January 25, 2018 | David F. Coppedge

Can SETI Avoid Intelligent Design Implications by Rebranding?

A SETI leader thinks the label has outlived its usefulness and does not reflect what SETI scientists actually do.

Jill Tarter, a 35-year leader of the Center for SETI Research (part of the SETI Institute), wants to ditch SETI – the name, at least. According to Space.com,

At a recent meeting of the National Academy of Sciences’ Committee on Astrobiology Science Strategy for the Search for Life in the Universe, held here at the University of California, Irvine, Tarter explained that the phrase “search for extraterrestrial intelligence” generates an incorrect perception of what scientists in this field are actually doing. A more appropriate title for the field, she said, would be “the search for technosignatures,” or signs of technology created by intelligent alien civilizations.

“We need to be very careful about our language,” Tarter said during a presentation at the committee meeting on Jan. 18. “SETI is not the search for extraterrestrial intelligence. We can’t define intelligence, and we sure as hell don’t know how to detect it remotely. [SETI] … is searching for evidence of someone else’s technology. We use technology as a proxy for intelligence.

“[The acronym] ‘SETI’ has been problematic in history, and we should just drop [it] and just continue to talk about a search for technosignatures,” she said.

As reported often here since 12/03/05, SETI is de facto intelligent design science. Its practitioners are to a large degree atheistic naturalists, believing that everything, including life and intelligence, emerged from a physical big bang. They are often adamant in their denunciations of creationism and intelligent design. And yet, curiously, their mission has depended on the ability to differentiate intelligent causes from natural causes, which is the core aim of intelligent design. Can they escape the conundrum by rebranding their work? What could cause a ‘technosignature’?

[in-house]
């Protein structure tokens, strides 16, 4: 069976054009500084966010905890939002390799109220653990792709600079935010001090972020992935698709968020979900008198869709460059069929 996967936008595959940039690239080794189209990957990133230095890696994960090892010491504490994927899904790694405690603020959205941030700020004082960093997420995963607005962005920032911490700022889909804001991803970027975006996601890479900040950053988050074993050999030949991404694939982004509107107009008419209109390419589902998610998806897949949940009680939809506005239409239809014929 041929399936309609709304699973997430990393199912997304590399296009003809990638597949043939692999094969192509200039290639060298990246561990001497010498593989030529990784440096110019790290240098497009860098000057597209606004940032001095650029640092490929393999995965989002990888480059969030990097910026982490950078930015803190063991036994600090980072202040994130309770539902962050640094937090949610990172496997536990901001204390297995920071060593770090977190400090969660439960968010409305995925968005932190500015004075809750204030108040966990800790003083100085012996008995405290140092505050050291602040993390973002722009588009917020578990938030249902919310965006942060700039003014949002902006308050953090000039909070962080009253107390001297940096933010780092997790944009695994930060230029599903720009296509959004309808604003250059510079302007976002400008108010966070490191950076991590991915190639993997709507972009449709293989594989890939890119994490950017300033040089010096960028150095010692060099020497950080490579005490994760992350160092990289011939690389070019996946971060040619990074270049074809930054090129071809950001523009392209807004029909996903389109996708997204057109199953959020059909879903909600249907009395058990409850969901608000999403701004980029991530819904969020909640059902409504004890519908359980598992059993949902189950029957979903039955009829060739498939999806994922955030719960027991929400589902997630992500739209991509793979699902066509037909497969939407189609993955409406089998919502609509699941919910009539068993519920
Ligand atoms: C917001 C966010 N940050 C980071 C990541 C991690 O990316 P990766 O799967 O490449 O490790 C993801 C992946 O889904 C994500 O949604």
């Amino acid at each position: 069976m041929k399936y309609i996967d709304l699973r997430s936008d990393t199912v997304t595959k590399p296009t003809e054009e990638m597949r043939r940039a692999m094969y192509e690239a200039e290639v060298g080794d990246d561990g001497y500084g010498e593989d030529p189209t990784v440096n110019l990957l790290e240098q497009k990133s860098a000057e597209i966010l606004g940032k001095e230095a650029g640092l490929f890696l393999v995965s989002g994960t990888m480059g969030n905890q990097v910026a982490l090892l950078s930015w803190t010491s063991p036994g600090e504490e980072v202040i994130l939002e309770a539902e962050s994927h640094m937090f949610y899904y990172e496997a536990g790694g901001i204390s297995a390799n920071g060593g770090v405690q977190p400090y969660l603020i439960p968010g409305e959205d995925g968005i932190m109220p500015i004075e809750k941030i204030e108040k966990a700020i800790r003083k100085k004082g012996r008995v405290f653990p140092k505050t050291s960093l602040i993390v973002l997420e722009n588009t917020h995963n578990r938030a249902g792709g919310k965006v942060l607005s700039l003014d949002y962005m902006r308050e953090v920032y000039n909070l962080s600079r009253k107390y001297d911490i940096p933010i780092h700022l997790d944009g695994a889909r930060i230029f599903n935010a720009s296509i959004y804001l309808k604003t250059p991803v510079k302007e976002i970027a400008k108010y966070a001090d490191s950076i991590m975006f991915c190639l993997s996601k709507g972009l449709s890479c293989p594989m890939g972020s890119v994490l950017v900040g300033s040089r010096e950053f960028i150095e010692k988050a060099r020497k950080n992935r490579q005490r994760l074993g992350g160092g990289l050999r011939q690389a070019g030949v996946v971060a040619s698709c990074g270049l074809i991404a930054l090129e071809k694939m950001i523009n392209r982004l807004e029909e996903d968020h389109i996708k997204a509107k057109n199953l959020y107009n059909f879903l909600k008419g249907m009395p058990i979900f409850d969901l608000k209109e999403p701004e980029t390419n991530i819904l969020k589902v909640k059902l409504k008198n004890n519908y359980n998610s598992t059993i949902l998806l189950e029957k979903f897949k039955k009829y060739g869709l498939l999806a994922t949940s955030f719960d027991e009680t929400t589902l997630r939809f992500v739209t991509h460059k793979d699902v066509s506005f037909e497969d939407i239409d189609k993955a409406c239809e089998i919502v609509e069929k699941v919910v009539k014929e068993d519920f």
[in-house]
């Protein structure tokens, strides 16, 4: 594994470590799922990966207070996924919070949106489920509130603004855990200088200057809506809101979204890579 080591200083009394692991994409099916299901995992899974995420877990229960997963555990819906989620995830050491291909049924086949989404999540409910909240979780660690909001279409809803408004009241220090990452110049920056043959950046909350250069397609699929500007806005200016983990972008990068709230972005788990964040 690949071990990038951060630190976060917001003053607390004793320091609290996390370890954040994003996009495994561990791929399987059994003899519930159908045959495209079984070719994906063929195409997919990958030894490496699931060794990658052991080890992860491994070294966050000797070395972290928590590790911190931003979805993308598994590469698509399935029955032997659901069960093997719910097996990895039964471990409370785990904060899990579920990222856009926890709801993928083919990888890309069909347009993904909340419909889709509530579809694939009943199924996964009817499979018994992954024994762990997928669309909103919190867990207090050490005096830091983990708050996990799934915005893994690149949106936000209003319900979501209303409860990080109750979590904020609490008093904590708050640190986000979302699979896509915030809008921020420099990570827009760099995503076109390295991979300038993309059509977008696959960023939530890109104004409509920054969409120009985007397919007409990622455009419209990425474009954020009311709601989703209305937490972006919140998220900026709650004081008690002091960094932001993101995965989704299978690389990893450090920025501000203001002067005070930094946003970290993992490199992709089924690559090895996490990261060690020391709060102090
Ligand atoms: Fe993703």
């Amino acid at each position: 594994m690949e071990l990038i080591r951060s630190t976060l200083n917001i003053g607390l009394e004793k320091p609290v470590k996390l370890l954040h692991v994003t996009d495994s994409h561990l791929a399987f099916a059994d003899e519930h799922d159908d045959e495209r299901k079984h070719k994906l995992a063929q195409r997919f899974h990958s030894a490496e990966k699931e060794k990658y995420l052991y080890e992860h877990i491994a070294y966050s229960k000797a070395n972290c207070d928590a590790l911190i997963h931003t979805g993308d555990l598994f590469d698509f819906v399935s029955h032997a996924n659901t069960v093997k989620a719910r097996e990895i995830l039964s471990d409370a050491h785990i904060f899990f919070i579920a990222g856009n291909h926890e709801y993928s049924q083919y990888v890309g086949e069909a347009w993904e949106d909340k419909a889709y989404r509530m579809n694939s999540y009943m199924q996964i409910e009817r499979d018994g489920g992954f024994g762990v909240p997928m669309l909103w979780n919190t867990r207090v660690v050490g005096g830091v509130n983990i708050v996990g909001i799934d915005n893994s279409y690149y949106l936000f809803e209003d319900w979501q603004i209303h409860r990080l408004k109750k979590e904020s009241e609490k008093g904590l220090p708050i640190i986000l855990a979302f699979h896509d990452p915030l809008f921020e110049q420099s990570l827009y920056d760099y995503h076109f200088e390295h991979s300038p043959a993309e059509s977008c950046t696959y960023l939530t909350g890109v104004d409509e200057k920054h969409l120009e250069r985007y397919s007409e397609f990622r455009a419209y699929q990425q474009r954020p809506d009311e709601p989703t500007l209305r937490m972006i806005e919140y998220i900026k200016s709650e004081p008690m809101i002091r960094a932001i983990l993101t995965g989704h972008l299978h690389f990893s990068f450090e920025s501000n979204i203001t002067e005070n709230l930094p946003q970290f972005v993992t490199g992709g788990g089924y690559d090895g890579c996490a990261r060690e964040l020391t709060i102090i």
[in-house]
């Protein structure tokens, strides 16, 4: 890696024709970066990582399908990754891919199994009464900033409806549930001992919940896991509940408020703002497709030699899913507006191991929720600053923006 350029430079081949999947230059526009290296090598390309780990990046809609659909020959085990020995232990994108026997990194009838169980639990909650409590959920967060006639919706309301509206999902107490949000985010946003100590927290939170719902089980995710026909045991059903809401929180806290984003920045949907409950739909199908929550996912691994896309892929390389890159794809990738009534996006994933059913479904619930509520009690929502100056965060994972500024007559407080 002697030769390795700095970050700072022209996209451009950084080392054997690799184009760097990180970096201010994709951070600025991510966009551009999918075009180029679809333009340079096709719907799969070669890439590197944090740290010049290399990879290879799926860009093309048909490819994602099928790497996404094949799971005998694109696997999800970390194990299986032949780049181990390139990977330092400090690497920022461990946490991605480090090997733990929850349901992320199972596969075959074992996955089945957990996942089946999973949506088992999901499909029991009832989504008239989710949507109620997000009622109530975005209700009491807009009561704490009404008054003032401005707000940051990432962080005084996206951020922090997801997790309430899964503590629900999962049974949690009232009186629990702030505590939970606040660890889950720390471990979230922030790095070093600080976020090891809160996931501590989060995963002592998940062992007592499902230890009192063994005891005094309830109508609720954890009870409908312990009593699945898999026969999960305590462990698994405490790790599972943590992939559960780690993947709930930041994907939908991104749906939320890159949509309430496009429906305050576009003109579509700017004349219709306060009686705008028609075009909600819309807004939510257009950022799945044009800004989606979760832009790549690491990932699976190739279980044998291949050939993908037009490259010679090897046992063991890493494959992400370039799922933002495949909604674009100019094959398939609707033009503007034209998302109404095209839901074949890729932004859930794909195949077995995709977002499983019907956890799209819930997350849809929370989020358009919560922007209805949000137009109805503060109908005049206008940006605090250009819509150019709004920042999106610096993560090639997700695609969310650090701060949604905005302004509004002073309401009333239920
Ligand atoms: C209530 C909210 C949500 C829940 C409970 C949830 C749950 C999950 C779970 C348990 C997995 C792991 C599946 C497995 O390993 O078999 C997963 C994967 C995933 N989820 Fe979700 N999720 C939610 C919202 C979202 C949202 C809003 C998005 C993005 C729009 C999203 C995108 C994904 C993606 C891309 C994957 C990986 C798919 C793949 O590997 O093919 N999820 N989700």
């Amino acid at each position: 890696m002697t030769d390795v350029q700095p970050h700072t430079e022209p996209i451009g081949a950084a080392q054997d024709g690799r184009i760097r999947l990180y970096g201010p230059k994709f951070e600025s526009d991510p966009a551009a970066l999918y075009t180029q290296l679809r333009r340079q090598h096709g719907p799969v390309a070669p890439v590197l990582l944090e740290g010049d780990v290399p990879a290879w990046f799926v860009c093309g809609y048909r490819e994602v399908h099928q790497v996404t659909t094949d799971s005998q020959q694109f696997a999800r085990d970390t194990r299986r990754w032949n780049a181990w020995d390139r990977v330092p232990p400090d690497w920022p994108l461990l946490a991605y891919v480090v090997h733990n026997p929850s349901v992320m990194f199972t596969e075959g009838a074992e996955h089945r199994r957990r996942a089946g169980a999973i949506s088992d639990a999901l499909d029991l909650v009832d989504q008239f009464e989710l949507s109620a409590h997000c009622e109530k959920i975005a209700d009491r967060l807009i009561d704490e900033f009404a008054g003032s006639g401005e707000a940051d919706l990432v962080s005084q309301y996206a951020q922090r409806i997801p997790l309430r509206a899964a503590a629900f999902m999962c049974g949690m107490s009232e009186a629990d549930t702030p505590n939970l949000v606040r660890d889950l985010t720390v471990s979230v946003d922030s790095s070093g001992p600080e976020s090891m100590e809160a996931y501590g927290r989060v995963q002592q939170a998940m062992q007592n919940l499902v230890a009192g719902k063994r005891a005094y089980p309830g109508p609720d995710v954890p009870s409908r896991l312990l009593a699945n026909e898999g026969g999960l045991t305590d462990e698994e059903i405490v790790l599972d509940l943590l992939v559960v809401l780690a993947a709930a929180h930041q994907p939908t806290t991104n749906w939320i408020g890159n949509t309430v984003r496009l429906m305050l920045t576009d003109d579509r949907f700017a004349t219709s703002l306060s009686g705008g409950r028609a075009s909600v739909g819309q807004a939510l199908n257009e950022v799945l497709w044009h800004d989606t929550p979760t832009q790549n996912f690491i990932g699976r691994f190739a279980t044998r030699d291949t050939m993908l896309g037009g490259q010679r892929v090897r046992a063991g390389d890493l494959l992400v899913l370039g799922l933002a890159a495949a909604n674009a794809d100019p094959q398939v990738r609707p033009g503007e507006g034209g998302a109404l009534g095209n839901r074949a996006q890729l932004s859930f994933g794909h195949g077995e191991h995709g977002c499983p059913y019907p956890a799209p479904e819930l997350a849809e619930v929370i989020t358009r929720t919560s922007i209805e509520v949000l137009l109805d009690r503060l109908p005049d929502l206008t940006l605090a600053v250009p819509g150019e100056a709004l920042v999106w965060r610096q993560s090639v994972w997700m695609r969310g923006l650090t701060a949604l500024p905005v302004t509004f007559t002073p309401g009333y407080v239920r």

Through a convoluted chain of reasoning, with detours into the mystical realm, Tarter tries to equate technology with nature:

Science-fiction writer Arthur C. Clarke wrote that “any sufficiently advanced technology is indistinguishable from magic,” which would mean that alien technology could be as mysterious and unexplainable to humans as technologies that appear in science-fiction TV shows and movies. That opens up a dauntingly large range of possibilities for what technosignatures might look like. What if an alien civilization were communicating via a mechanism that Earth-based scientists haven’t discovered yet? Would humans immediately recognize these “magical” technosignatures, or would we not see them as unnatural?

Tarter said she prefers to focus on a slight alteration of Clarke’s prediction written by the futurist Karl Schroeder: “Any sufficiently advanced technology is indistinguishable from nature.

If advanced civilizations have reached technological nirvana, she says, they will have no wastage and “appear natural” to us. She advocates, therefore, looking for civilizations that have “not yet reached that level of sophistication.” Insufficiently advanced technologies will be wasteful, like that of humans, she thinks. Maybe we could find fellowship at that level.

Any sufficiently advanced technology is indistinguishable from nature.

Tarter, whose work inspired the main character in the movie Contact, says that old SETI looked for direct communication. New SETI tries to identify ‘technosignatures’ by eavesdropping on internal communications of aliens. One way to do it is to identify planets that appear to have modified their natural environments. An example she points to is the recent interest in a possible alien megastructure around Boyajian’s Star. Further investigation by the Breakthrough Listen project falsified those hopes, finding a natural explanation.

So is there a difference between old SETI and new SETI? Basically, Tarter has encapsulated technology within nature, saying that it may look designed by intelligent beings because it is mysterious to us. But this explanation begins to unravel when you reflect these ideas back on herself. Is she intelligent? Did she uses intelligent causes, or natural causes, to propose the philosophical ideas in this article?

The rebranding proposal is self-defeating. If alien technology that leaves technosignatures is not caused intentionally by intelligent minds, then our own human minds reduce to natural causes, and nothing we do has any purpose or direction. Technology just ’emerges’ magically. Stuff Happens.


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